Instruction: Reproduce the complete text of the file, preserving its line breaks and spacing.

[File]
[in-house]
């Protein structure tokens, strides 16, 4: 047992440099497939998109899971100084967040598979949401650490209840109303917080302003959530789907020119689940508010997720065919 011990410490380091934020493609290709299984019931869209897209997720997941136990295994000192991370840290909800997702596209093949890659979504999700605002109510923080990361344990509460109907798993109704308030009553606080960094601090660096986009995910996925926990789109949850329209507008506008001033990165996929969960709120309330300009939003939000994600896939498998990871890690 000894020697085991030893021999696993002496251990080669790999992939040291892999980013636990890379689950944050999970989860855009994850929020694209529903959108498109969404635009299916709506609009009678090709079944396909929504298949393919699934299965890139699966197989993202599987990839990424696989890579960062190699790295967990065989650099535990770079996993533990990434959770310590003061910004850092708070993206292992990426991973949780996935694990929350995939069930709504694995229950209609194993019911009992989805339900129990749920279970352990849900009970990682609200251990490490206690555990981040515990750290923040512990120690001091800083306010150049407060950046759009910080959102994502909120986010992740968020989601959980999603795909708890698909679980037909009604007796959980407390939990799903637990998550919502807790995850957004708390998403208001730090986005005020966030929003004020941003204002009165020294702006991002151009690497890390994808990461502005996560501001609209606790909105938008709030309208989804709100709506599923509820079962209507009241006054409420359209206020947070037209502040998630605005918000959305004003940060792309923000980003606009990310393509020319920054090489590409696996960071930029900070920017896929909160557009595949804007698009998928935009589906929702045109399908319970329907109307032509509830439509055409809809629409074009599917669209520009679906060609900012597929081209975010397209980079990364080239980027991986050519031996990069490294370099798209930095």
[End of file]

[in-house]
């Protein structure tokens, strides 16, 4: 047992440099497939998109899971100084967040598979949401650490209840109303917080302003959530789907020119689940508010997720065919 011990410490380091934020493609290709299984019931869209897209997720997941136990295994000192991370840290909800997702596209093949890659979504999700605002109510923080990361344990509460109907798993109704308030009553606080960094601090660096986009995910996925926990789109949850329209507008506008001033990165996929969960709120309330300009939003939000994600896939498998990871890690 000894020697085991030893021999696993002496251990080669790999992939040291892999980013636990890379689950944050999970989860855009994850929020694209529903959108498109969404635009299916709506609009009678090709079944396909929504298949393919699934299965890139699966197989993202599987990839990424696989890579960062190699790295967990065989650099535990770079996993533990990434959770310590003061910004850092708070993206292992990426991973949780996935694990929350995939069930709504694995229950209609194993019911009992989805339900129990749920279970352990849900009970990682609200251990490490206690555990981040515990750290923040512990120690001091800083306010150049407060950046759009910080959102994502909120986010992740968020989601959980999603795909708890698909679980037909009604007796959980407390939990799903637990998550919502807790995850957004708390998403208001730090986005005020966030929003004020941003204002009165020294702006991002151009690497890390994808990461502005996560501001609209606790909105938008709030309208989804709100709506599923509820079962209507009241006054409420359209206020947070037209502040998630605005918000959305004003940060792309923000980003606009990310393509020319920054090489590409696996960071930029900070920017896929909160557009595949804007698009998928935009589906929702045109399908319970329907109307032509509830439509055409809809629409074009599917669209520009679906060609900012597929081209975010397209980079990364080239980027991986050519031996990069490294370099798209930095």